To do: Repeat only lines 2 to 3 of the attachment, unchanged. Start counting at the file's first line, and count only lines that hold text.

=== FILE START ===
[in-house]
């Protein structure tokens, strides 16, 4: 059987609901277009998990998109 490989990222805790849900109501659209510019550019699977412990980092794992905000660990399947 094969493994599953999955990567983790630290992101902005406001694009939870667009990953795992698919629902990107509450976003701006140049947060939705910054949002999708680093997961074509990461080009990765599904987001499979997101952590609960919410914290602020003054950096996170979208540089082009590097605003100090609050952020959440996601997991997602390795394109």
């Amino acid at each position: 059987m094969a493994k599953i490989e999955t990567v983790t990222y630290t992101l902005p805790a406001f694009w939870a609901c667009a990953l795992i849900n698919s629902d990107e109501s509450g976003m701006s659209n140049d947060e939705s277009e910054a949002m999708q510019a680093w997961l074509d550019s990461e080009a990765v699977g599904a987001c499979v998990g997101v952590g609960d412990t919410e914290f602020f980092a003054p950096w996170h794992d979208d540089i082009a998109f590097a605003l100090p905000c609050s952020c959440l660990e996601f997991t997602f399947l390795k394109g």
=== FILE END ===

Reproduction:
């Protein structure tokens, strides 16, 4: 059987609901277009998990998109 490989990222805790849900109501659209510019550019699977412990980092794992905000660990399947 094969493994599953999955990567983790630290992101902005406001694009939870667009990953795992698919629902990107509450976003701006140049947060939705910054949002999708680093997961074509990461080009990765599904987001499979997101952590609960919410914290602020003054950096996170979208540089082009590097605003100090609050952020959440996601997991997602390795394109």
């Amino acid at each position: 059987m094969a493994k599953i490989e999955t990567v983790t990222y630290t992101l902005p805790a406001f694009w939870a609901c667009a990953l795992i849900n698919s629902d990107e109501s509450g976003m701006s659209n140049d947060e939705s277009e910054a949002m999708q510019a680093w997961l074509d550019s990461e080009a990765v699977g599904a987001c499979v998990g997101v952590g609960d412990t919410e914290f602020f980092a003054p950096w996170h794992d979208d540089i082009a998109f590097a605003l100090p905000c609050s952020c959440l660990e996601f997991t997602f399947l390795k394109g």